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    I have the waveforms in both regions, and the boundary conditions, and I know that the probability of both regions added together = 1.

    But...I have no idea how to piece all of that together.

    Thanks
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    I have the waveforms in both regions, and the boundary conditions, and I know that the probability of both regions added together = 1.

    But...I have no idea how to piece all of that together.

    Thanks
    The attractive part of the well is the bit where 0 < x < a.

    Also we know that there is 0 probability of finding the particle at x < 0, as here there is an infinite potential well.

    We need to use that probability in QM is given by

     |\psi \psi *|

    where  \psi is the wavefunction and * denotes the complex conjugate.

    You say you have the wavefunctions describing both regions so what I would do is one of these two things:

    1) Find the probability of the particle sitting in the attractive region by the following integral

     Prob = \int^a_0 |\psi \psi *|

    where  \psi is the wavefunction for the particle in this region (0 < x < a). The probability of it lying outside this region is then 1 - the answer from above, as the total probability adds to 1 as you say.

    2) The other option is to find the probability directly, i.e. do

     Prob = \int^{\infty}_a |\psi \psi *|

    where this time  \psi is the wavefunction of the particle in the region x > a.

    I would choose whichever gives me the easier integral to do! (At a guess it'd be 1 in this case, as infinite limits are never fun...)
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    Thanks, but I only have what the functional form of the wave functions in each region, but I do not know any of the normalisation constants, I realize that the wave functions in both regions must be continuous and smooth at x=a (the boundary). But I I dont really how to combine these together
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    Thanks, but I only have what the functional form of the wave functions in each region, but I do not know any of the normalisation constants, I realize that the wave functions in both regions must be continuous and smooth at x=a (the boundary). But I I dont really how to combine these together
    Ah ok sorry didn't realise that. To find the normalisation constants you can use that that

     \int^a_0 \frac{1}{N_1} \phi_1(x) \phi_1*(x) dx + \int^{\infty}_a \frac{1}{N_2} \phi_2(x) \phi_2*(x) dx = 1

    where im calling 0<x<a region 1 and x>a region 2.

    The continuous part means that

     \frac{d\phi_1(a)}{dx} =  \frac{d\phi_2(a)}{dx}

    i.e. the gradients of the two wavefunctions evaluated at x=a must be equal for continuity.

    Will these two equations give you enough info to find everything you need?

    If not, I see that there is something about the total energy being -V/4 in the lowest energy state. This I would assume to be that in the potential well when n = 1, so the following will hold

     \int^a_0 \phi_1* \hat{H}  \phi_1 + \int^{\infty}_a \phi_2* \hat{H}  \phi_2 = \frac{-V}{4}

    where  \hat{H} is the hamiltonian of the system.

    If this isn't enough info post the wavefunctions you've got, as im not 100% exactly what the question has given you at the moment!
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    ok just wow..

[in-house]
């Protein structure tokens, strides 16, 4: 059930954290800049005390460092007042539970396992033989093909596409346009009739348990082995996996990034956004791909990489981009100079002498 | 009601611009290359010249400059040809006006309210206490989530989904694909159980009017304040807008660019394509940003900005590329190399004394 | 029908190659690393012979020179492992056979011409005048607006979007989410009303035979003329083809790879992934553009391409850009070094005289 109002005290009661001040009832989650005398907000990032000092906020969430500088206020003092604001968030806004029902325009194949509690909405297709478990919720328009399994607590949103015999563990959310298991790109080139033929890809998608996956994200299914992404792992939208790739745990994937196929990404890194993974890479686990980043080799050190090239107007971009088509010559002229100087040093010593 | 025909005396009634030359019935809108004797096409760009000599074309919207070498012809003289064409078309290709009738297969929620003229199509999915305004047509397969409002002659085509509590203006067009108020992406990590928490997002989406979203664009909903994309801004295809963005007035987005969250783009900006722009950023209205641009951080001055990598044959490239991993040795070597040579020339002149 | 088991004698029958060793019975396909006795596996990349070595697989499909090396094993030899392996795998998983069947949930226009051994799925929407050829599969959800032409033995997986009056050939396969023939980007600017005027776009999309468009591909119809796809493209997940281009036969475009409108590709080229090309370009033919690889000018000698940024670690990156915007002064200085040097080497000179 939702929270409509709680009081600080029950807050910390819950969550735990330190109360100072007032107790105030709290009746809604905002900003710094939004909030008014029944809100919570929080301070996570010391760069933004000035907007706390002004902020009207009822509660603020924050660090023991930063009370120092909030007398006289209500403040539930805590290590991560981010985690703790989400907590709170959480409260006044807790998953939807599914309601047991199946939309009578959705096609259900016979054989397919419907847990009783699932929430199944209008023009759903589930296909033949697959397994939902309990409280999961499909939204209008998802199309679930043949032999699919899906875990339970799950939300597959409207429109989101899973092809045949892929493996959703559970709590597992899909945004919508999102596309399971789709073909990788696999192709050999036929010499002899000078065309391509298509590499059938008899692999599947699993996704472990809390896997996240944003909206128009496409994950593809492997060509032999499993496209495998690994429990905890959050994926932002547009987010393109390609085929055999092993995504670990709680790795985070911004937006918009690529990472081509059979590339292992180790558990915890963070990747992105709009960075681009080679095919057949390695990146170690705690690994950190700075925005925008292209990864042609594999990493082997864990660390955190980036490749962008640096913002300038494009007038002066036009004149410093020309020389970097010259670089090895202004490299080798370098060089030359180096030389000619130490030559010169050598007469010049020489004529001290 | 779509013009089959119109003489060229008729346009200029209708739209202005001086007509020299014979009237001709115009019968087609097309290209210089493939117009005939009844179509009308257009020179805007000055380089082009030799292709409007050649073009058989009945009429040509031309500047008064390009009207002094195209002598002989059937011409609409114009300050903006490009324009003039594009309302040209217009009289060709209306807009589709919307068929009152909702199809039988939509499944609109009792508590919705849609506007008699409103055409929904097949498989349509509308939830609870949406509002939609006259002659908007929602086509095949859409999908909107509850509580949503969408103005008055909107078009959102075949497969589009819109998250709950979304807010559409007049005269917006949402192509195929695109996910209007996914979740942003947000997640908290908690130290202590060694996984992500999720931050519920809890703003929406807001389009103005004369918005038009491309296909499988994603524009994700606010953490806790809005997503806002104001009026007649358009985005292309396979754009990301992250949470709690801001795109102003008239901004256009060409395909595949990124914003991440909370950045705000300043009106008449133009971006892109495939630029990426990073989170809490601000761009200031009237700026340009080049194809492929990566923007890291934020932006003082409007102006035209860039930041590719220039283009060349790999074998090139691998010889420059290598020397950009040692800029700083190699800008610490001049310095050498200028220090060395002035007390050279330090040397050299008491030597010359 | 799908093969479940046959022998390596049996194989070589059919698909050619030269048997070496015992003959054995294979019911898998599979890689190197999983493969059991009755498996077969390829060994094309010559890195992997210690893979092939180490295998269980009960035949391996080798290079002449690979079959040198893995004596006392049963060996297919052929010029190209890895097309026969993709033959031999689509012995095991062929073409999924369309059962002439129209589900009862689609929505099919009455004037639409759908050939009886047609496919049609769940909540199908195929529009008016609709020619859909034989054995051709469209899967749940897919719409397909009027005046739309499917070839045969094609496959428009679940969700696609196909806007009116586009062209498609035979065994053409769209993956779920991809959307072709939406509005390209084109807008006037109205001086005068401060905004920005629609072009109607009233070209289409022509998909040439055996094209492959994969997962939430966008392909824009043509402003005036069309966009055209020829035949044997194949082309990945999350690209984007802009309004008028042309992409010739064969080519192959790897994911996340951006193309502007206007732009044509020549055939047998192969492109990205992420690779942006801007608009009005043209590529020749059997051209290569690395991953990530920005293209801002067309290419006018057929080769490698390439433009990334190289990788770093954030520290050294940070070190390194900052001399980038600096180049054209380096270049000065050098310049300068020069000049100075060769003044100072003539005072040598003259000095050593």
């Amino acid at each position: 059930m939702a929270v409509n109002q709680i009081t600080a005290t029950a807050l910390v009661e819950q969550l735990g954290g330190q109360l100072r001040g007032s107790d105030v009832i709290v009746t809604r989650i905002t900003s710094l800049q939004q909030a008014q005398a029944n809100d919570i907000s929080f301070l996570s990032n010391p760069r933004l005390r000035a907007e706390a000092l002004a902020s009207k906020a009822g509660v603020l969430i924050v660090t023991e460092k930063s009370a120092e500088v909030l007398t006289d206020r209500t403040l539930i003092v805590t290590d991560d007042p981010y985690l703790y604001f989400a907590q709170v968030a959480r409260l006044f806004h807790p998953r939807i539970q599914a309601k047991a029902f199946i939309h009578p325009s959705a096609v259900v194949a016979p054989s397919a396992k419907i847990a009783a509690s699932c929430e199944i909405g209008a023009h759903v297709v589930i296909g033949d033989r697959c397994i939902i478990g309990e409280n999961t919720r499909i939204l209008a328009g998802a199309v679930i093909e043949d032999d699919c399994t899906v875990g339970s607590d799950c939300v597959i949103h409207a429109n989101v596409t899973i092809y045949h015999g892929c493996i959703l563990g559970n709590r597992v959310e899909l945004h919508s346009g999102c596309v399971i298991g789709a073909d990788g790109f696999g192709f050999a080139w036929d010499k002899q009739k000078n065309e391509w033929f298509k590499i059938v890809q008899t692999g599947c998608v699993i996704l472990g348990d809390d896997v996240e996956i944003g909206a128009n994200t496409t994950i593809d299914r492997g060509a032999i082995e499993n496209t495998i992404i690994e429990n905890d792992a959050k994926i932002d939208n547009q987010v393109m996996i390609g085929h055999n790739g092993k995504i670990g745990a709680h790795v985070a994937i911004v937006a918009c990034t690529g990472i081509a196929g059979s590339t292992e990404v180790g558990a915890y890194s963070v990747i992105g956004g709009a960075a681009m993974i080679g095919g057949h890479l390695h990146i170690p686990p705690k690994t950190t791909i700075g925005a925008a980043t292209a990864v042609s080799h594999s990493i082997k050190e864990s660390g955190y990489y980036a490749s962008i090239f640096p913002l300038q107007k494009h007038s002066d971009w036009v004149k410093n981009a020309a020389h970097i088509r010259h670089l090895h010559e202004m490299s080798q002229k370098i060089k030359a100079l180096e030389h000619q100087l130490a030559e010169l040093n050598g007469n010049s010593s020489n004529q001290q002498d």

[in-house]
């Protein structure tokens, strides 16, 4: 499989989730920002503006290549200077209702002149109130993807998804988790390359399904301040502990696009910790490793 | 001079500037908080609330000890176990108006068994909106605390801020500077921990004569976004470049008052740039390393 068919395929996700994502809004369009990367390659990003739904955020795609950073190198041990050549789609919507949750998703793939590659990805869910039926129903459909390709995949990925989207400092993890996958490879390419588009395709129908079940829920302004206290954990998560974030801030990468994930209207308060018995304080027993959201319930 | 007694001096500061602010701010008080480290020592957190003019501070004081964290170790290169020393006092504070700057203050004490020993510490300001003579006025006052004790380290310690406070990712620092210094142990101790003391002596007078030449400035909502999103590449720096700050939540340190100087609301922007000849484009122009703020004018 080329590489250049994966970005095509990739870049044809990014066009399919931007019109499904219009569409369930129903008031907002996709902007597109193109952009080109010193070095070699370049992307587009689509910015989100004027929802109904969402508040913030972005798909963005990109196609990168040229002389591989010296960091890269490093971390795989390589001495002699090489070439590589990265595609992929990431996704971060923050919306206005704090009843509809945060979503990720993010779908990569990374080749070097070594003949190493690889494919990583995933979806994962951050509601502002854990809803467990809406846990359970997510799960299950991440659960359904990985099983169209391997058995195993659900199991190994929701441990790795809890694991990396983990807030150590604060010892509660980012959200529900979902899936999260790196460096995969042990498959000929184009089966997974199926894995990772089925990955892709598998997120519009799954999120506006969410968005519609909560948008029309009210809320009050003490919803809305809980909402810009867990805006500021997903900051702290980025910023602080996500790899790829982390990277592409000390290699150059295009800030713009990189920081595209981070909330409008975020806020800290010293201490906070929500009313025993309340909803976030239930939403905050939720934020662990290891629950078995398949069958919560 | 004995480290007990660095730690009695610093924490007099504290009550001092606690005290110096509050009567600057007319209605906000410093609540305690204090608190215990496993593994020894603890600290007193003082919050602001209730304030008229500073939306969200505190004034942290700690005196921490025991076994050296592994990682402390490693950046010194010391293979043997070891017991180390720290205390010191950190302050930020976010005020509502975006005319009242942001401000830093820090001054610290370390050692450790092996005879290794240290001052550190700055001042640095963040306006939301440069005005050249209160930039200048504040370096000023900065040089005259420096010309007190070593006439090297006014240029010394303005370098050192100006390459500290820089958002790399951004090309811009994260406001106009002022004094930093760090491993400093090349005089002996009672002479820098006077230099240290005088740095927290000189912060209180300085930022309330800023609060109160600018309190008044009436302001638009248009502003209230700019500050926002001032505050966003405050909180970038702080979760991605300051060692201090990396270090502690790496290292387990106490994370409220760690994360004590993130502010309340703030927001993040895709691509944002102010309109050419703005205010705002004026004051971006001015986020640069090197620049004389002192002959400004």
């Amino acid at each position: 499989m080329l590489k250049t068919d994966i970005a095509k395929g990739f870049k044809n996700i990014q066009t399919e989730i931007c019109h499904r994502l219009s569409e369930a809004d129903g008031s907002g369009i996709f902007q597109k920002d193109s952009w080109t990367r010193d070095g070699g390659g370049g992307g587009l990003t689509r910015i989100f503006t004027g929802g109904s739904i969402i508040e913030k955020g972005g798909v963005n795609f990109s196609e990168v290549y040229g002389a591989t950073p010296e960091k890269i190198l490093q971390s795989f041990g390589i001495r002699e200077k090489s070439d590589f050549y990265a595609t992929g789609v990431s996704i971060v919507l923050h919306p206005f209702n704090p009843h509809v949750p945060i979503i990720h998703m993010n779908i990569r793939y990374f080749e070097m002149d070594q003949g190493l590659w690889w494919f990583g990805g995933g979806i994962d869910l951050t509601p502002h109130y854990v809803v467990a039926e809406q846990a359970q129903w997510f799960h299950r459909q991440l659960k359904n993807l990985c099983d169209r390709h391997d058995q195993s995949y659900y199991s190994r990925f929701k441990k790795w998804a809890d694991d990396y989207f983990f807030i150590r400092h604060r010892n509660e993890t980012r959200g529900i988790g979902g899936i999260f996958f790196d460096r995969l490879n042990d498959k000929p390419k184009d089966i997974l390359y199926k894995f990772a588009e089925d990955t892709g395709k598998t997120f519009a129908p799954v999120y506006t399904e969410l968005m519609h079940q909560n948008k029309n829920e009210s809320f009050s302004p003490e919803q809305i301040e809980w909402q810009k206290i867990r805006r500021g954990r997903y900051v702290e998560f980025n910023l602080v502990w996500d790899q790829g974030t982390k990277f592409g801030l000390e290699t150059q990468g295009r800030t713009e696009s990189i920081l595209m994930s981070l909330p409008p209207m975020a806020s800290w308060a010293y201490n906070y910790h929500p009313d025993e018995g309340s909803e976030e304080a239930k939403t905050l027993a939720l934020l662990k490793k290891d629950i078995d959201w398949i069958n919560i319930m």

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    ok this is what I've done so far:






    So I can sort of get simultaneous equations....But it'll end up being really really disgusting
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    So I can sort of get simultaneous equations....But it'll end up being really really disgusting
    I agree, making me wonder if there is a better way to do this? Im not seeing it if there is though!

    One thing that may help is that

     k_1 = \sqrt{3} k_2

    Ah wait - continuity also requires that

     \frac{d\phi_2(x=0)}{dx} = 0

    (using your labelling of the regions now)

    because the wavefunction for x < 0 is 0, implying a gradient of 0 also.

    i.e.

     B = 0

    That certainly simplifies things a bit!
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    if B=0 then there is no wave in region 2? The gradient of the wavefunction shouldnt be zero at x=0 right? because the function is not smooth at x=0, they are only continuous....implying that:

    \psi_1 (x=0)  =  \psi_2 (x=0) = 0

    The gradient of the wavefunction from \psi_1 to \psi_2 is discontinuous?
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    if B=0 then there is no wave in region 2? The gradient of the wavefunction shouldnt be zero at x=0 right? because the function is not smooth at x=0, they are only continuous....implying that:

     \psi_1 (x=0) = \psi_2 (x=0) = 0

    The gradient of the wavefunction from \psi_1 to \psi_2 is discontinuous?
    Hmmm I get what you're saying... makes sense that an infinite potential wouldn't have a smooth boundary. So if

     \psi_1 (x=0) = \psi_2 (x=0) = 0

    that implies that A = 0. So the set of equations can still be simplified using this...
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    I already have A=0 lol..i might just give up on this one and let my supervisor sort things out
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    I already have A=0 lol..i might just give up on this one and let my supervisor sort things out
    ah lol sorry didnt see that from your working. Yeah maybe supervisor is best on this one - sorry couldn't be of more help!
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    Thanks so much for your time though....I really appreciate it, will rep u
 
 
 
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